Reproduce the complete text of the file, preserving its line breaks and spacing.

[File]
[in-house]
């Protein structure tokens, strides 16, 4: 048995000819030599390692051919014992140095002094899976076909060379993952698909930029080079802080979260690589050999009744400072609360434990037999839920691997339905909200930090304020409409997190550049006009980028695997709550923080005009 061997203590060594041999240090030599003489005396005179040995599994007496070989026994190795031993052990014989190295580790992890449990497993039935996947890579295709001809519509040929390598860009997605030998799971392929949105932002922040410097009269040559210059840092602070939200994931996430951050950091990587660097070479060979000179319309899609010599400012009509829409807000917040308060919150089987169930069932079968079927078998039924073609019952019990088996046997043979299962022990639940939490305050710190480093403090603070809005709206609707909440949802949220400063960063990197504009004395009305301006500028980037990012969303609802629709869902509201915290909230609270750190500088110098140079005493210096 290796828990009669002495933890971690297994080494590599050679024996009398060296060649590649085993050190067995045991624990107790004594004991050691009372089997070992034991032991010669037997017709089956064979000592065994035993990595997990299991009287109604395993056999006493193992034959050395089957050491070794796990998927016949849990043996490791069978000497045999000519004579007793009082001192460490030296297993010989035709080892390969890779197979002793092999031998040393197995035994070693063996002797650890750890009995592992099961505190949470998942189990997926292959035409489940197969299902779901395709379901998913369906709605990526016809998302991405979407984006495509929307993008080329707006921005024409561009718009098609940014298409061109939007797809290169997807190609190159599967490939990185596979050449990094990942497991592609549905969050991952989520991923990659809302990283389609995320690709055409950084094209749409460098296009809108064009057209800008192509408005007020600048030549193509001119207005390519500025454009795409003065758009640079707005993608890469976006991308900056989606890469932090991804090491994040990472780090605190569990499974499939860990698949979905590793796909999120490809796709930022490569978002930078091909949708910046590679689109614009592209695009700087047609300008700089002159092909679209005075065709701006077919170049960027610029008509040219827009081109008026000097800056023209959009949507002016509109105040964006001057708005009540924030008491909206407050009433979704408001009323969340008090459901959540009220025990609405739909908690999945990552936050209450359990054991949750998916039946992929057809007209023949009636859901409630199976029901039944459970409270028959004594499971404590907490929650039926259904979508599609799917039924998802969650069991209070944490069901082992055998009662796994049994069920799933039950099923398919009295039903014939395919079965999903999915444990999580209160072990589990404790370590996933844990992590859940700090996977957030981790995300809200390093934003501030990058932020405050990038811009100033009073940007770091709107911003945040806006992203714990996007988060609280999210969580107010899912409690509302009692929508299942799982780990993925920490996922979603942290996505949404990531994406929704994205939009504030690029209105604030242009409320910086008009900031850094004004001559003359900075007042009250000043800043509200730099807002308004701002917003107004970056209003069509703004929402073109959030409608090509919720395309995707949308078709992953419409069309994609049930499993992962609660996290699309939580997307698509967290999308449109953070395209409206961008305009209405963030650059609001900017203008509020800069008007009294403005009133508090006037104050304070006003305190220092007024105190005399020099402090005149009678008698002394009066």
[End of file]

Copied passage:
[in-house]
């Protein structure tokens, strides 16, 4: 048995000819030599390692051919014992140095002094899976076909060379993952698909930029080079802080979260690589050999009744400072609360434990037999839920691997339905909200930090304020409409997190550049006009980028695997709550923080005009 061997203590060594041999240090030599003489005396005179040995599994007496070989026994190795031993052990014989190295580790992890449990497993039935996947890579295709001809519509040929390598860009997605030998799971392929949105932002922040410097009269040559210059840092602070939200994931996430951050950091990587660097070479060979000179319309899609010599400012009509829409807000917040308060919150089987169930069932079968079927078998039924073609019952019990088996046997043979299962022990639940939490305050710190480093403090603070809005709206609707909440949802949220400063960063990197504009004395009305301006500028980037990012969303609802629709869902509201915290909230609270750190500088110098140079005493210096 290796828990009669002495933890971690297994080494590599050679024996009398060296060649590649085993050190067995045991624990107790004594004991050691009372089997070992034991032991010669037997017709089956064979000592065994035993990595997990299991009287109604395993056999006493193992034959050395089957050491070794796990998927016949849990043996490791069978000497045999000519004579007793009082001192460490030296297993010989035709080892390969890779197979002793092999031998040393197995035994070693063996002797650890750890009995592992099961505190949470998942189990997926292959035409489940197969299902779901395709379901998913369906709605990526016809998302991405979407984006495509929307993008080329707006921005024409561009718009098609940014298409061109939007797809290169997807190609190159599967490939990185596979050449990094990942497991592609549905969050991952989520991923990659809302990283389609995320690709055409950084094209749409460098296009809108064009057209800008192509408005007020600048030549193509001119207005390519500025454009795409003065758009640079707005993608890469976006991308900056989606890469932090991804090491994040990472780090605190569990499974499939860990698949979905590793796909999120490809796709930022490569978002930078091909949708910046590679689109614009592209695009700087047609300008700089002159092909679209005075065709701006077919170049960027610029008509040219827009081109008026000097800056023209959009949507002016509109105040964006001057708005009540924030008491909206407050009433979704408001009323969340008090459901959540009220025990609405739909908690999945990552936050209450359990054991949750998916039946992929057809007209023949009636859901409630199976029901039944459970409270028959004594499971404590907490929650039926259904979508599609799917039924998802969650069991209070944490069901082992055998009662796994049994069920799933039950099923398919009295039903014939395919079965999903999915444990999580209160072990589990404790370590996933844990992590859940700090996977957030981790995300809200390093934003501030990058932020405050990038811009100033009073940007770091709107911003945040806006992203714990996007988060609280999210969580107010899912409690509302009692929508299942799982780990993925920490996922979603942290996505949404990531994406929704994205939009504030690029209105604030242009409320910086008009900031850094004004001559003359900075007042009250000043800043509200730099807002308004701002917003107004970056209003069509703004929402073109959030409608090509919720395309995707949308078709992953419409069309994609049930499993992962609660996290699309939580997307698509967290999308449109953070395209409206961008305009209405963030650059609001900017203008509020800069008007009294403005009133508090006037104050304070006003305190220092007024105190005399020099402090005149009678008698002394009066």